Option (c): In this option, it is said that the kinetochore is attached to the cohesin protein, but the kinetochore actually gets attached to the spindle fibers. So, it is an incorrect answer.

During metaphase, the mitotic spindle binds to the kinetochore and causes the alignment of sister chromatids on metaphase plate and the cohesin breaks resulting in separation of the sister chromatids. The sister chromatids are then pulled to the opposite pole, there the new nucleus is formed followed by cytokinesis and in this way two new cells from one existing cell are formed. Hence, option (d) is the correct answer.

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Introduction

Seedless plants, like these horsetails (Equisetum sp.), thrive in damp, shaded environments under a tree canopy where dryness is rare. (credit: modification of work by Jerry Kirkhart)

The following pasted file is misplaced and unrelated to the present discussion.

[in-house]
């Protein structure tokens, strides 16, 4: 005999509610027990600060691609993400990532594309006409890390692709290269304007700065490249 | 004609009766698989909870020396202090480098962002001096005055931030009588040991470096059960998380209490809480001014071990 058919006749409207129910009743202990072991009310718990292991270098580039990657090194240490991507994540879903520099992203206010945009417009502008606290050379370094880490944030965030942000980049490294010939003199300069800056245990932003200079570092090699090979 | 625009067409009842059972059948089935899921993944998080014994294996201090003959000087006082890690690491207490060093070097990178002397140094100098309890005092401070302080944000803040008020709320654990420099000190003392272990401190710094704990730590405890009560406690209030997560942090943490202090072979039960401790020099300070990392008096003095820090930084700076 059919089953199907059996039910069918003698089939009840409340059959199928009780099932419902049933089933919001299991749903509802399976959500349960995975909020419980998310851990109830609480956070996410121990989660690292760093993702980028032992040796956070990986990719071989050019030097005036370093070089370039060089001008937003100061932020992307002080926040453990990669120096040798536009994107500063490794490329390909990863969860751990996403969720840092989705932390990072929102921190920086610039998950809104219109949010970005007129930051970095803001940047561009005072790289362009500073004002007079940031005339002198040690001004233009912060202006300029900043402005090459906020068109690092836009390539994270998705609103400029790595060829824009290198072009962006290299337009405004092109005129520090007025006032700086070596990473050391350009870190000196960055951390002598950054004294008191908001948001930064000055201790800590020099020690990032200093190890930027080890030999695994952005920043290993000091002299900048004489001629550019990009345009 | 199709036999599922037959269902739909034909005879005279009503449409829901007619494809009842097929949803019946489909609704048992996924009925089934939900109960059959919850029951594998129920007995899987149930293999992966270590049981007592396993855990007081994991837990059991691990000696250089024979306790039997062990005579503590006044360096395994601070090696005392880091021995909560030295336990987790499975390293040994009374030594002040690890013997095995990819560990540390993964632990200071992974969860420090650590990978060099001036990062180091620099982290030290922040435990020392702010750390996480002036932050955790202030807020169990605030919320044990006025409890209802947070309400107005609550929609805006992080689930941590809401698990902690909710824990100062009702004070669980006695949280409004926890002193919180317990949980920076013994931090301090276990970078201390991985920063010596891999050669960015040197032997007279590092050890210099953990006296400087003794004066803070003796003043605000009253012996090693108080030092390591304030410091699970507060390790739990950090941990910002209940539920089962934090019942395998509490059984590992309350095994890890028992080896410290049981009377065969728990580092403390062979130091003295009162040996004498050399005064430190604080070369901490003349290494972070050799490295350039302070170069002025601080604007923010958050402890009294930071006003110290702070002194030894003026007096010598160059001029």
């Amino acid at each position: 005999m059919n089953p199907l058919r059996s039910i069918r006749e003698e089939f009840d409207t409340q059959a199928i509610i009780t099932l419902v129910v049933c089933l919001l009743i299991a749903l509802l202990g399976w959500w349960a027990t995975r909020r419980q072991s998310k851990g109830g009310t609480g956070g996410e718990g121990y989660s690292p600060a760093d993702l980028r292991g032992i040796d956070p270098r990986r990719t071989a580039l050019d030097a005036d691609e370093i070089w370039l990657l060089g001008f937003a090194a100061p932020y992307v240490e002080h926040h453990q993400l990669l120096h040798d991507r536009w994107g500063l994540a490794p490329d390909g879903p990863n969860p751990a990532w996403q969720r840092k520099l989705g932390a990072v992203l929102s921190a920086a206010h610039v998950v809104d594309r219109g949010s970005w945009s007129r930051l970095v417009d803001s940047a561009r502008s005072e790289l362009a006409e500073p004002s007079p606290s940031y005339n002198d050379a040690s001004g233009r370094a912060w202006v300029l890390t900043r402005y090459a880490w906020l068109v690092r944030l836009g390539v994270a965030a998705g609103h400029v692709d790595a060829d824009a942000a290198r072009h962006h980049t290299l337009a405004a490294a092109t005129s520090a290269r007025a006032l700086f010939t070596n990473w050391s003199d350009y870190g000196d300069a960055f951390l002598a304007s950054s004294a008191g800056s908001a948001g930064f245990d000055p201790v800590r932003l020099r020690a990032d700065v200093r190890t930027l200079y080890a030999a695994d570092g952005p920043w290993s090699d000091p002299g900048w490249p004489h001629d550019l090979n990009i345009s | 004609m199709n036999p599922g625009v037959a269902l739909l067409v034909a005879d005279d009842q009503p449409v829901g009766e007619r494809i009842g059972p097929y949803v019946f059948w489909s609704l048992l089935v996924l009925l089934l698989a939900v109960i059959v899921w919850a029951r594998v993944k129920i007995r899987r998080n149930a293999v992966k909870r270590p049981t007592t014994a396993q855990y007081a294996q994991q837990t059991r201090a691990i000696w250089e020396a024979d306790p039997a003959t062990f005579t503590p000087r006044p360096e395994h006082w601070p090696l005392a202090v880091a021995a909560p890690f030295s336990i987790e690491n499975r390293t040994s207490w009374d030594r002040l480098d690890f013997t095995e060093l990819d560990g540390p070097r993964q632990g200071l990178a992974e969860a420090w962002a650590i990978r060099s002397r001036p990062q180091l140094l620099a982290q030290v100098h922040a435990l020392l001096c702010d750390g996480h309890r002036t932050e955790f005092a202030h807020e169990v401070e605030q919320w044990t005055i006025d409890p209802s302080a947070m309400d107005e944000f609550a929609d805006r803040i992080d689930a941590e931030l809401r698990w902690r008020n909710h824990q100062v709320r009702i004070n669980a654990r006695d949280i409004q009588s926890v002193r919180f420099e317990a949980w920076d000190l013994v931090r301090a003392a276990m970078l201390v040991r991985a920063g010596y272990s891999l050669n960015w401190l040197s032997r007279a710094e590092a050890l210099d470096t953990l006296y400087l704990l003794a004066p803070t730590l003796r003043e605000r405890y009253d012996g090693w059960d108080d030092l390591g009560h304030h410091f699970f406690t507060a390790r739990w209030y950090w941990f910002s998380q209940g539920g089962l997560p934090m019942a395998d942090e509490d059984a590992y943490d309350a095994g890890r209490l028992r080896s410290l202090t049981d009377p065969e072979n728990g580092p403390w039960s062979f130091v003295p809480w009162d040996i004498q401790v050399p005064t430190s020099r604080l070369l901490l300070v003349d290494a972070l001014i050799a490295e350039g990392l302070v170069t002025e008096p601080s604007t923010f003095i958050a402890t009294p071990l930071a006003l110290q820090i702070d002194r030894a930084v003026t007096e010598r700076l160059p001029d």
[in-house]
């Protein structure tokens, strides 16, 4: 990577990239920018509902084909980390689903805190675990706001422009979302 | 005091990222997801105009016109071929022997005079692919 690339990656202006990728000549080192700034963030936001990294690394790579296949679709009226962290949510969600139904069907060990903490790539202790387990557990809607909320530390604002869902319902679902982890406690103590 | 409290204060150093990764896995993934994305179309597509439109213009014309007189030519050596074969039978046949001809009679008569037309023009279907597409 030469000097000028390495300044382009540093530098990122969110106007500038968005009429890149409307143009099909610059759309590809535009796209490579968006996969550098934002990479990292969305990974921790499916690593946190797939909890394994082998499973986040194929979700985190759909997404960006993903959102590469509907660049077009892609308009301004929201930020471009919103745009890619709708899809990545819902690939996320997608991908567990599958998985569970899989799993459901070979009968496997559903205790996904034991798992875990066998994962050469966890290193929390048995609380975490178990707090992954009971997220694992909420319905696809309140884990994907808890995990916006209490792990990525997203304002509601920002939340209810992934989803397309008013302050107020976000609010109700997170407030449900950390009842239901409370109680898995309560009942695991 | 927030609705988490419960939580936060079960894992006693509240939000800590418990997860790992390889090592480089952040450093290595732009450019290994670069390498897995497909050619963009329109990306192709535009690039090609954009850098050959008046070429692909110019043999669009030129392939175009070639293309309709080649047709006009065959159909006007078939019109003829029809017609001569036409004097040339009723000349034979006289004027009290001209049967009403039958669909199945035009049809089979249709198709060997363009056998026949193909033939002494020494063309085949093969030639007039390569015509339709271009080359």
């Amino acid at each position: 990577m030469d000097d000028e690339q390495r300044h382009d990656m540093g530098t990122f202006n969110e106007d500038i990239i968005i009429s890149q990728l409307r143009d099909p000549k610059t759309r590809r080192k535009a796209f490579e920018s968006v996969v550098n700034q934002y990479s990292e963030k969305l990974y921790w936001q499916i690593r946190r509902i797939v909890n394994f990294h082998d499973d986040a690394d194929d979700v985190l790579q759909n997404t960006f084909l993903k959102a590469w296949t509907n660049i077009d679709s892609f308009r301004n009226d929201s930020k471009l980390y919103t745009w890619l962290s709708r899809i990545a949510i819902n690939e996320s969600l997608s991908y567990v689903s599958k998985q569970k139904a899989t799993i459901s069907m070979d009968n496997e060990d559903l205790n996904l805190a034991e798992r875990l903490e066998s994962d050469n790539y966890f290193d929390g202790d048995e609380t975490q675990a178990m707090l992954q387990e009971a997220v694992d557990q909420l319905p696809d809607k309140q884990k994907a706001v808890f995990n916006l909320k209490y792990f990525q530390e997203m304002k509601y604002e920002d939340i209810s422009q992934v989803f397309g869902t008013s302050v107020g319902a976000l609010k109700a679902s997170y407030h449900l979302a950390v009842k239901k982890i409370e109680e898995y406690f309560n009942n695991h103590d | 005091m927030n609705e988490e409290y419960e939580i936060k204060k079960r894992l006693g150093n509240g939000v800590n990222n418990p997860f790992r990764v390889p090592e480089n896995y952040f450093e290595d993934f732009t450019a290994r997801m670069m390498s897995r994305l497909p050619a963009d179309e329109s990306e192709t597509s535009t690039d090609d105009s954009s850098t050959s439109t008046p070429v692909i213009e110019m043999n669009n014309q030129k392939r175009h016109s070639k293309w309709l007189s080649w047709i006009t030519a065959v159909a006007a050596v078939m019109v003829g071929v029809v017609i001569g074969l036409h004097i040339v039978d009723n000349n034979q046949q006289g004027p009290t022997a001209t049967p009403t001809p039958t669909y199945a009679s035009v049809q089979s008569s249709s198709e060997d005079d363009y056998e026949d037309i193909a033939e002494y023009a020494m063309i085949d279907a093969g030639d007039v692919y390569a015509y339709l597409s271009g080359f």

An incredible variety of seedless plants populates the terrestrial landscape. Mosses may grow on a tree trunk, and horsetails may display their jointed stems and spindly leaves across the forest floor. Today, seedless plants represent only a small fraction of the plants in our environment yet, 300 million years ago, seedless plants dominated the landscape and grew in the enormous swampy forests of the Carboniferous period. Their decomposition created large deposits of coal that we mine today.